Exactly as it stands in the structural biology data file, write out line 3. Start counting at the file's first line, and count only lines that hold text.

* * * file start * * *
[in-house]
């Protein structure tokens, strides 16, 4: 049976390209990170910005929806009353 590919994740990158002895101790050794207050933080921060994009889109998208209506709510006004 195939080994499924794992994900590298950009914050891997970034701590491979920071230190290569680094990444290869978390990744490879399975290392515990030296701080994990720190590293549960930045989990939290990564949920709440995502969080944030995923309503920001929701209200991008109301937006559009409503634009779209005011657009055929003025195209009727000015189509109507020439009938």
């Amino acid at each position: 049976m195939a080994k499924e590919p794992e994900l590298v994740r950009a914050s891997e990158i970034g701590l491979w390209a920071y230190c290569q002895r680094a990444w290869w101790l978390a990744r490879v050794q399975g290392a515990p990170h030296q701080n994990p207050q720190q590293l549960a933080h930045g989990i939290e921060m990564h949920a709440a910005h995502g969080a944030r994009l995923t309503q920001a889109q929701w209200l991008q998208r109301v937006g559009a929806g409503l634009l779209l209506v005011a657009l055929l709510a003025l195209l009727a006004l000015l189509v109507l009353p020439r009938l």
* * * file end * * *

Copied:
């Amino acid at each position: 049976m195939a080994k499924e590919p794992e994900l590298v994740r950009a914050s891997e990158i970034g701590l491979w390209a920071y230190c290569q002895r680094a990444w290869w101790l978390a990744r490879v050794q399975g290392a515990p990170h030296q701080n994990p207050q720190q590293l549960a933080h930045g989990i939290e921060m990564h949920a709440a910005h995502g969080a944030r994009l995923t309503q920001a889109q929701w209200l991008q998208r109301v937006g559009a929806g409503l634009l779209l209506v005011a657009l055929l709510a003025l195209l009727a006004l000015l189509v109507l009353p020439r009938l």